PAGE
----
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Child Abuse Treatment and Prevention Act
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The National Association of Counsel for Children advocates for laws and policies advancing the rights of children, including the right to counsel.  See NACC's Infographic on the history and arguments supporting children's right to counsel.


CAPTA Reauthorization & Action Alert


The Child Abuse Prevention and Treatment Act (CAPTA) was enacted in 1974 to support the prevention, assessment, identification, and treatment of child abuse and neglect.  It is currently the only piece of federal legislation to address the representation of children in dependency cases.  CAPTA provides modest state grants to prevent and treat child abuse and neglect.  As a condition of receiving state grant funds under the Act, states are required to certify that they have certain procedures in place for receiving and responding to allegations of abuse or neglect and for ensuring children’s safety.


NACC supports a robust reauthorization of CAPTA and advocates for changes in the law to mandate party status for children and a right to legal representation for children.


CAPTA currently states: "...that in every case involving a victim of child abuse or neglect which results in a judicial proceeding, a guardian ad litem, who has received training appropriate to the role, including training in early childhood, child, and adolescent development, and who may be an attorney or a court appointed special advocate who has received training appropriate to that role (or both), shall be appointed to represent the child in such proceedings."


This language confuses and conflates the role of a licensed attorney with the role of a lay advocate, as if these roles were interchangeable, and lets states decide whether to provide children legal representation or volunteer lay advocacy, or both.  NACC's position is states must provide legal representation, and may also appoint a lay advocate.


According to the most recent edition of A Child’s Right to Counsel: A National Report Card on Legal Representation of Abused & Neglected Children, 34% of states still do not require legal representation for children in dependency proceedings.  The lack of access to counsel denies children their procedural and substantive due process as well as an qualified attorney uniquely qualified to file motions and appeals, call and cross-examine witnesses, give voice to their client’s counseled wishes, demand treatment, develop plans for family or sibling reunification, and obtain better life opportunities.  While a volunteer CASA or non-attorney GAL can be helpful in conveying critical information to the court, they are not substitutes for legal counsel.  In 2017 the federal Children’s Bureau acknowledged “there is widespread agreement in the field that children require legal representation in child welfare proceedings.”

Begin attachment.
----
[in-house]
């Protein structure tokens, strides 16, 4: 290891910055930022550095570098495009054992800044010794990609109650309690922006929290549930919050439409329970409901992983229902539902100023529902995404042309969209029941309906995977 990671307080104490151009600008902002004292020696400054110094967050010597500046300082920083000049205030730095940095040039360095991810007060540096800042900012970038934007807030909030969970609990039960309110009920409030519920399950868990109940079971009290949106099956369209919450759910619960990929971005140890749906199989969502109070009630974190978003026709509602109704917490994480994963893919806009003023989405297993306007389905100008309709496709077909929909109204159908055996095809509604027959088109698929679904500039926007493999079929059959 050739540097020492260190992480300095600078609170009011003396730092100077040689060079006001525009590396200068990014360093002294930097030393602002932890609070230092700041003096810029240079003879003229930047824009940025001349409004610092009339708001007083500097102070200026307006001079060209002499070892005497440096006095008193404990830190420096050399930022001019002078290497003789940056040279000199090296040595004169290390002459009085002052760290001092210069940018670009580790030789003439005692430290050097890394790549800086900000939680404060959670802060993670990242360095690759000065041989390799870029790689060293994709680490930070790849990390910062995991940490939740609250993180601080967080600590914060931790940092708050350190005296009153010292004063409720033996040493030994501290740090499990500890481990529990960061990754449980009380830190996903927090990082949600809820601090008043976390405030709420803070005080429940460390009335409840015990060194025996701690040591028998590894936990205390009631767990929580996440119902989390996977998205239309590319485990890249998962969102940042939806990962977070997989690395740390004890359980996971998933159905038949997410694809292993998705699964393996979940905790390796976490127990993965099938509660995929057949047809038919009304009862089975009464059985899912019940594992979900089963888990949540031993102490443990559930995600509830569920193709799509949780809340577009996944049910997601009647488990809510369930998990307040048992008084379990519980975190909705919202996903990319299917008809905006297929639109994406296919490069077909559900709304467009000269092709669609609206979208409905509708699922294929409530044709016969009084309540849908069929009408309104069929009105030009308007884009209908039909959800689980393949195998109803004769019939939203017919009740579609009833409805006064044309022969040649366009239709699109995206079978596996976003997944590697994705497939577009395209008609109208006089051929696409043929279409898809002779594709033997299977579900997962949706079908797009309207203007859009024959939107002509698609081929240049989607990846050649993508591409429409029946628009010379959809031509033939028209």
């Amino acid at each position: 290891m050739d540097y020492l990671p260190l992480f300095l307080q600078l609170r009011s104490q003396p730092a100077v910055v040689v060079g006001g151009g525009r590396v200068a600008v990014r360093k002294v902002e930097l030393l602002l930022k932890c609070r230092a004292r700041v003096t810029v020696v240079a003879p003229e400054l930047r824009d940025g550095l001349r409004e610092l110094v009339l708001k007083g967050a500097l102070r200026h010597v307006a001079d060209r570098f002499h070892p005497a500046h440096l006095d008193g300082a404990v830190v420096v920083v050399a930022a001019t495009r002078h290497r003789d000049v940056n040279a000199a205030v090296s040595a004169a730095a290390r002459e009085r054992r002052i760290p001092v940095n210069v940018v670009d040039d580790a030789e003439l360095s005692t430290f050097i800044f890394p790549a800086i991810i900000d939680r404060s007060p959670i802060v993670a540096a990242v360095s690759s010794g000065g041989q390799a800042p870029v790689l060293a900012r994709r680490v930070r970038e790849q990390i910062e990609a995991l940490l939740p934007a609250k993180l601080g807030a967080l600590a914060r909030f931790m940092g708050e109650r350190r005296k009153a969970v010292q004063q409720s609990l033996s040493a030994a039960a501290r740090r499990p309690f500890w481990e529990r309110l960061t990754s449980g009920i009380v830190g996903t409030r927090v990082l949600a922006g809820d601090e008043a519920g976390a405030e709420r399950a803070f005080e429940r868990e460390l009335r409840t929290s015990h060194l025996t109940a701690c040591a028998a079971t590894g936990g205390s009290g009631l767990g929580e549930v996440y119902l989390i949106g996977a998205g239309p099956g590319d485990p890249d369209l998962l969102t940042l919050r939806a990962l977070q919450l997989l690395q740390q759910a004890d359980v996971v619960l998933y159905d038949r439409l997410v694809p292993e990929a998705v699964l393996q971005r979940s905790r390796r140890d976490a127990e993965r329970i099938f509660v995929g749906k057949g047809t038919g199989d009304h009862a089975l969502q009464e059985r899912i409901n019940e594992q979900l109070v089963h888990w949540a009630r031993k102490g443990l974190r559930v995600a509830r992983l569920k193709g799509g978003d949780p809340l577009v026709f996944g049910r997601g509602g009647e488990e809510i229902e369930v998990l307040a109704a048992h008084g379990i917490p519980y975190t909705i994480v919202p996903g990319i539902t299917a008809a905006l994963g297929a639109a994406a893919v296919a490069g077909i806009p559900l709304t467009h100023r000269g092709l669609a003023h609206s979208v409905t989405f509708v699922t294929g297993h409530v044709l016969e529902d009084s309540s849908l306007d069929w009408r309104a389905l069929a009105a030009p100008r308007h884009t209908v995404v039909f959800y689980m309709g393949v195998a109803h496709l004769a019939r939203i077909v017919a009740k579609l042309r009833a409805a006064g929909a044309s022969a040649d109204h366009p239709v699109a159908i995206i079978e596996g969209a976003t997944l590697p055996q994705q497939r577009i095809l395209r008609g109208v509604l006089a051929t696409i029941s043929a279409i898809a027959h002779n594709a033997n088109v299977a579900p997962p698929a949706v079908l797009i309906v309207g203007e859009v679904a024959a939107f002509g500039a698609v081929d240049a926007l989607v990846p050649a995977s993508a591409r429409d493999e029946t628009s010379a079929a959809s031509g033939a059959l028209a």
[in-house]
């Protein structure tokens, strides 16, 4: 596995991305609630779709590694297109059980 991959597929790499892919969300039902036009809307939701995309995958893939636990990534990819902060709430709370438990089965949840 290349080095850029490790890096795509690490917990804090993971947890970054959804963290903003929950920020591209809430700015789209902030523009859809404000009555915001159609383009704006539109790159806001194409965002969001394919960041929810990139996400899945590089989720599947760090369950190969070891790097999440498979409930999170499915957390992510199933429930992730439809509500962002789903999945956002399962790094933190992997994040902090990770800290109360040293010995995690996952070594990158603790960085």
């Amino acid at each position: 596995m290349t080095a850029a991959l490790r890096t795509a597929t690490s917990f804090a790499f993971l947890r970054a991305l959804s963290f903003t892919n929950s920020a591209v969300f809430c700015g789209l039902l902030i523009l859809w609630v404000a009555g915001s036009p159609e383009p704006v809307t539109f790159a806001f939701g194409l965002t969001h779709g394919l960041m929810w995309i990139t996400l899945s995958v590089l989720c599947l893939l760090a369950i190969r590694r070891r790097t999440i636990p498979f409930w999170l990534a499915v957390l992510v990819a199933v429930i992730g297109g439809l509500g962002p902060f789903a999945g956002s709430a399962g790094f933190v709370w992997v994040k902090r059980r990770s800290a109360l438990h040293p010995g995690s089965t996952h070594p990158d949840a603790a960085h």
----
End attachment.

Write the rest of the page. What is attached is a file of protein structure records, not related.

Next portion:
On May 2, 2019, The Stronger Child Abuse Prevention and Treatment Act, H.R. 2480 was introduced to reauthorize CAPTA.   The legislation as written does not include a provision requiring that children receive legal representation, nor does it clarify that children must be deemed parties to their own cases. It does propose to ensure that children remaining in extended foster care through Fostering Connections can retain whatever representation they have for their entire duration in care.  The bill also recommends significant funding increases for this chronically underfunded law.   


 H.R. 2480 passed the House of Representatives and is now pending in the Senate.  The bill was referred to the Senate Committee on Health, Education, Labor, and Pensions (HELP)


This link explains how the Emergency Funding for Child Protection Act (S. 3660) would strengthen current CAPTA practices.


NACC Letter to Senate HELP Committee

On September 6, 2019, NACC sent a letter to the Senate HELP Committee and individual committee members supporting a robust reauthorization of CAPTA and an amendment to ensure legal representation for children and ensure they are a party to their own case.


ADD YOUR VOICE AS A CONSTITUENT by sending a copy of NACC's letter with your own letter to your U.S. Senator.  Here is a link to the names and addresses of all U.S. Senators.  It's important for Senators to hear from you, their home-state experts, on why federal protections are necessary to strengthen access to counsel for children in dependency cases.  If possible, partner to include the voices of impacted youth.


If you live in a state with a Senate HELP Committee member, you may send your letter with a copy of NACC's letter to those individual members:


Alabama  Alaska Connecticut Georgia Kansas Kentucky
Louisiana Maine Massachusetts    Minnesota    Nevada     New Hampshire
North Carolina    Pennsylvania    South Carolina  


Utah Vermont
 Virginia Washington  Wisconsin Wyoming    


Please share your letter with NACC and let us know if you have relationships with HELP Committee Members or their staff (locally or in Washington, DC).   Thank you!


Email with your letter, comments, or questions.  


NACC is monitoring developments regarding CAPTA reauthorization and will post all action alerts on this page.

NACC also signed on to a letter sent to Congress on May 24, 2019 requesting substantial increases in federal funding for CAPTA.


H.R. 2480 bill summaries and text are linked here, and here are some videos from the proceedings in the House:




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